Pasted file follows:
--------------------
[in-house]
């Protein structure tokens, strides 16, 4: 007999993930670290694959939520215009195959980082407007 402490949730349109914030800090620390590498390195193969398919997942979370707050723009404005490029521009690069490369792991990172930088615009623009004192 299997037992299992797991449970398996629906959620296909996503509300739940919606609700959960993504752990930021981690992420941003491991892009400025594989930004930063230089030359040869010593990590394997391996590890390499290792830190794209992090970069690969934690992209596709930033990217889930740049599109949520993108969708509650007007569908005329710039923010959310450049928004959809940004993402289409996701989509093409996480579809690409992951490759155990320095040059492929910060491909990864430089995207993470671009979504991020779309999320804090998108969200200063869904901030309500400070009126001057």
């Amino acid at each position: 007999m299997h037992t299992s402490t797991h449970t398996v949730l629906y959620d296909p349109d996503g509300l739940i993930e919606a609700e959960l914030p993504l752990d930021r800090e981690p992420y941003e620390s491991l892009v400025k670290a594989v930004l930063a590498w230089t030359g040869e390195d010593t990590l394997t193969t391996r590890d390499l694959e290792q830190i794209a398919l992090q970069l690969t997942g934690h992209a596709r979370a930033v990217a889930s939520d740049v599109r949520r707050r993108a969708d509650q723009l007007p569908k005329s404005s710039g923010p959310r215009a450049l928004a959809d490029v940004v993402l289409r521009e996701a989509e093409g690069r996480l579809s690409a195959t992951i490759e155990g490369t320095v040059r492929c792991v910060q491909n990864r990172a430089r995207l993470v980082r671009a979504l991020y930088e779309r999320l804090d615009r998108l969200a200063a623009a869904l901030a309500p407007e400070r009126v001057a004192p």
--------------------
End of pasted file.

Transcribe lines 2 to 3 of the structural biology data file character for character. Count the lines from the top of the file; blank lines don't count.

């Protein structure tokens, strides 16, 4: 007999993930670290694959939520215009195959980082407007 402490949730349109914030800090620390590498390195193969398919997942979370707050723009404005490029521009690069490369792991990172930088615009623009004192 299997037992299992797991449970398996629906959620296909996503509300739940919606609700959960993504752990930021981690992420941003491991892009400025594989930004930063230089030359040869010593990590394997391996590890390499290792830190794209992090970069690969934690992209596709930033990217889930740049599109949520993108969708509650007007569908005329710039923010959310450049928004959809940004993402289409996701989509093409996480579809690409992951490759155990320095040059492929910060491909990864430089995207993470671009979504991020779309999320804090998108969200200063869904901030309500400070009126001057």
């Amino acid at each position: 007999m299997h037992t299992s402490t797991h449970t398996v949730l629906y959620d296909p349109d996503g509300l739940i993930e919606a609700e959960l914030p993504l752990d930021r800090e981690p992420y941003e620390s491991l892009v400025k670290a594989v930004l930063a590498w230089t030359g040869e390195d010593t990590l394997t193969t391996r590890d390499l694959e290792q830190i794209a398919l992090q970069l690969t997942g934690h992209a596709r979370a930033v990217a889930s939520d740049v599109r949520r707050r993108a969708d509650q723009l007007p569908k005329s404005s710039g923010p959310r215009a450049l928004a959809d490029v940004v993402l289409r521009e996701a989509e093409g690069r996480l579809s690409a195959t992951i490759e155990g490369t320095v040059r492929c792991v910060q491909n990864r990172a430089r995207l993470v980082r671009a979504l991020y930088e779309r999320l804090d615009r998108l969200a200063a623009a869904l901030a309500p407007e400070r009126v001057a004192p």